Using JavaScript to prevent comment spam

A drawing of a cartoon man pointing upwards

Heads up! This post was written in 2007, so it may contain information that is no longer accurate. I keep posts like this around for historical purposes and to prevent link rot, so please keep this in mind as you're reading.

— Cory

Comment spam (also known as 'link spam', 'blog spam', and 'wikispam') occurs when people or spam bots post comments on someones blog, guestbook, or wiki for the sole purpose of boosting traffic and promoting better search engine rankings for their site. Like email spam, it can be particularly annoying and troublesome to deal with.

Common Solutions #

Many companies and organizations have put forth efforts to prevent comment spam. The well-known search engine Google, who owns the popular blog site Blogger, announced back in 2005 that it would no longer index anchor tags with the rel="nofollow" attribute in them. Web developers were encouraged to make their software automatically add this attribute to all user-contributed hyperlinks. Although this method will discourage a lot of spammers from wasting their time, it doesn't actually prevent them from posting spam comments.

Other efforts to combat comment spam focus on the fact that most spammers use automated scripts to submit their messages. These scripts work very much like traditional spam bots but, rather than harvesting email addresses, they target comment forms. Once spammers have a list of comment forms and know the fields that each one asks for, they can use programs like curl to forge comment submissions. This is an effective way to spam many blogs in a short period of time, so it's used quite commonly.

A reasonably good method of preventing this type of spam is called CAPTCHA. CAPTCHA typically displays an image of a word or phrase with obscured lettering that OCR scanners can't read. This means that, to successfully submit a comment, the user has to provide the correct response to the CAPTCHA test. Since a human is typically required to pass the test, spam bots can't post bogus comments to sites that use this technology. Unfortunately, this method requires users to take additional steps in order to post comments.

Of course, you could require that all comments be approved before they are posted, but that requires a lot of extra time and effort, especially for busy sites.

A Better Method? #

I've decided to share a method that I've been using on my personal site for a few years now. I used to get lots of guestbook and comment spam on a daily basis when my forms were left wide open. Since I've applied this technique, I haven't recieved any comment spam at all. That's right, not one. Of course, once I post this there will be nothing stopping spammers from tweaking their bots to work around this solution. At least, for now, it works extremely well.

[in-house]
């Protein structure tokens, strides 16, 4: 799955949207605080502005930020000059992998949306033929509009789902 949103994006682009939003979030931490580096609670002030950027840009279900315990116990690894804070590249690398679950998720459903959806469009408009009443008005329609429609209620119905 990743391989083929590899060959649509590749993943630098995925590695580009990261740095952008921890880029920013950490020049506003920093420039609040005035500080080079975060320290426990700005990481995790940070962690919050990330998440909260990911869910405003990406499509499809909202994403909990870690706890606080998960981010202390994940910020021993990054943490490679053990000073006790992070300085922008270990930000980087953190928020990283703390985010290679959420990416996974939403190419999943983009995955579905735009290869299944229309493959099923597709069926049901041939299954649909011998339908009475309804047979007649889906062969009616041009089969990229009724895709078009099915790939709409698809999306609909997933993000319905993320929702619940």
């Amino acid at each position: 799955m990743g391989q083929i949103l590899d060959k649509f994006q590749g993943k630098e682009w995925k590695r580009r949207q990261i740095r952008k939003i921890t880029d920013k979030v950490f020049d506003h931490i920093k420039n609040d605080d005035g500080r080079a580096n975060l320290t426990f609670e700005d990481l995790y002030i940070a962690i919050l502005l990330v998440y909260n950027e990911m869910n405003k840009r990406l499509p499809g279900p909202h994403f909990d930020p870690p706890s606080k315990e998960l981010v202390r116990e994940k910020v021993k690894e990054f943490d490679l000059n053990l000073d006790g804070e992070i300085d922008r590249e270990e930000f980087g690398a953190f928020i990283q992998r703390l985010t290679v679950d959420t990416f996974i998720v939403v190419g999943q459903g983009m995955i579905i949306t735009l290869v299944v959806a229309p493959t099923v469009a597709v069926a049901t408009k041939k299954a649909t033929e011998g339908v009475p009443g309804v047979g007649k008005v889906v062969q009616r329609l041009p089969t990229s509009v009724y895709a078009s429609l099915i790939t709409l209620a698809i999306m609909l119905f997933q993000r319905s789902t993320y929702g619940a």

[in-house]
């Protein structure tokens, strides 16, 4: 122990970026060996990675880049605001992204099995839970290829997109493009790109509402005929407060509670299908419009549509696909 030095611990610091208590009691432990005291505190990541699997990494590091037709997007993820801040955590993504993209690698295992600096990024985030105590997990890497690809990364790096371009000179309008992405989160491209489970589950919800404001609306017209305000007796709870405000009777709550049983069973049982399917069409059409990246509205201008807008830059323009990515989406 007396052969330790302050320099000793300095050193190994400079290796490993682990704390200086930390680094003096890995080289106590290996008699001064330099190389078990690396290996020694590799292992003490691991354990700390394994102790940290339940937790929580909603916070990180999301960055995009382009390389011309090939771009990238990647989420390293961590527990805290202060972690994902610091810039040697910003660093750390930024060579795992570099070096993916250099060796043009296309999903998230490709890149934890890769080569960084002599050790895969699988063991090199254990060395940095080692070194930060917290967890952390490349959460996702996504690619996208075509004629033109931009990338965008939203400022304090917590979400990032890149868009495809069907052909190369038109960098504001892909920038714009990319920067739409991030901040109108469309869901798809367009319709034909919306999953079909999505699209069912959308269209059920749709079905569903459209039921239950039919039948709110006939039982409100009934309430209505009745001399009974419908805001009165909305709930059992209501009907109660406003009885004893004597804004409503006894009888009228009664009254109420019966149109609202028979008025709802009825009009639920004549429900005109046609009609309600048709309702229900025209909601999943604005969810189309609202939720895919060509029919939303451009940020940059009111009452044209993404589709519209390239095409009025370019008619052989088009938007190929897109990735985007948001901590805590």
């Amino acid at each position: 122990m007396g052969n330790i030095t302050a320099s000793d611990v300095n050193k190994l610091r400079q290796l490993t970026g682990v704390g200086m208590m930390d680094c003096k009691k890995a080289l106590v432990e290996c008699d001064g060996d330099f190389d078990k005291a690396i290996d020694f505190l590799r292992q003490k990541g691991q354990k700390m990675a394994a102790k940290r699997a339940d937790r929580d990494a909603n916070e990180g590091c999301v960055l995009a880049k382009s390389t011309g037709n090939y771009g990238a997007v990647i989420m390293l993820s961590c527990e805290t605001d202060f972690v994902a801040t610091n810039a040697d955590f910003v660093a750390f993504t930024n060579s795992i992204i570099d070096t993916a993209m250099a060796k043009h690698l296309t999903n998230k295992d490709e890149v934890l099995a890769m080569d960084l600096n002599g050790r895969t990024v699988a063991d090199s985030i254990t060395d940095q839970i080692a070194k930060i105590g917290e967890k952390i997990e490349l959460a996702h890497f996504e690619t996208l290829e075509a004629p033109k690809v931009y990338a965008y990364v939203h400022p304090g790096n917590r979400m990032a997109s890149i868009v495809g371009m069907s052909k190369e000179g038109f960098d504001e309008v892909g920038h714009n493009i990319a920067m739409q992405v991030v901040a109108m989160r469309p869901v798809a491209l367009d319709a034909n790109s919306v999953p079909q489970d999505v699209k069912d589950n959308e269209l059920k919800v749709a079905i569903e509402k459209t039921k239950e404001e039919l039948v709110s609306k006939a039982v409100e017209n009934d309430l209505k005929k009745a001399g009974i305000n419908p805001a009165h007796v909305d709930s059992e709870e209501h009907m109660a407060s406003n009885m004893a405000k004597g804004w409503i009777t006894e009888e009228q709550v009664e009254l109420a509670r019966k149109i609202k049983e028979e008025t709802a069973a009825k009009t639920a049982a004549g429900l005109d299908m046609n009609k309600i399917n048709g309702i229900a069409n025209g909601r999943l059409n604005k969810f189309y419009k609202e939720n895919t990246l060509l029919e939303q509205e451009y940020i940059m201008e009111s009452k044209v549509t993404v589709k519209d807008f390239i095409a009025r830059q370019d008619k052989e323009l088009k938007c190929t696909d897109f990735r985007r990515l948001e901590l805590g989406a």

How it works #

It's really quite simple. You start with a basic comment form:

<form id="comment-form" action="add-comment.php" method="post">
  [other input fields here]
  <input type="submit" value="Post Comment" />

Now, to prevent comment spammers, we make a few basic adjustments:

<form id="comment-form" action="NO-BLOG-SPAM.PHP" method="post">
  [other input fields here]
  <input type="button" value="Post Comment" onclick="submitCommentForm();" />

Notice I changed the form action to NO-BLOG-SPAM.PHP. This could be anything, really, as long as it's not a valid page. Next, I changed the submit button to a regular button and added a JavaScript onclick event. I'll show you the submitCommentForm() function in a minute. First, I want to explain my reasoning for doing all this.

It makes sense to me to have a bogus action so that, when a spam bot indexes the form information, it is indexing a submission page that doesn't exist. If the spammer was trying to use curl to submit the comment, they would receive a 'Page Does Not Exist' error.

It also makes sense to me to change the submit button to a regular button. If the spam bot is trying to submit the form from the within the page, it won't know which field triggers the submission. In fact, it would have to be smart enough to follow the JavaScript events for every form element that has one (which, in our case, is only one).

Now, here's the submitCommentForm() function. Note that I am including this function from a separate file, which means the spam bot would not only have to be able to follow the JavaScript, but also support including scripts from other parts of the page.

function submitCommentForm() {
  // Change the form action to the real submission page
  document.getElementById('comment-form').action = "add-comment.php";

  // Submit the form

As you can see, the when the user clicks on the button labeled 'Post Comment', the submitCommentForm() function is triggered. This changes the form action to the real submission page, allowing the user's submission to post. Of course, this still won't prevent a real human from submitting comment spam, but humans aren't usually into wasting countless hours of their time typing in comment spam. As I stated before, this method has prevented automated comment spam on my personal site for well over two years.

Pros #

Cons #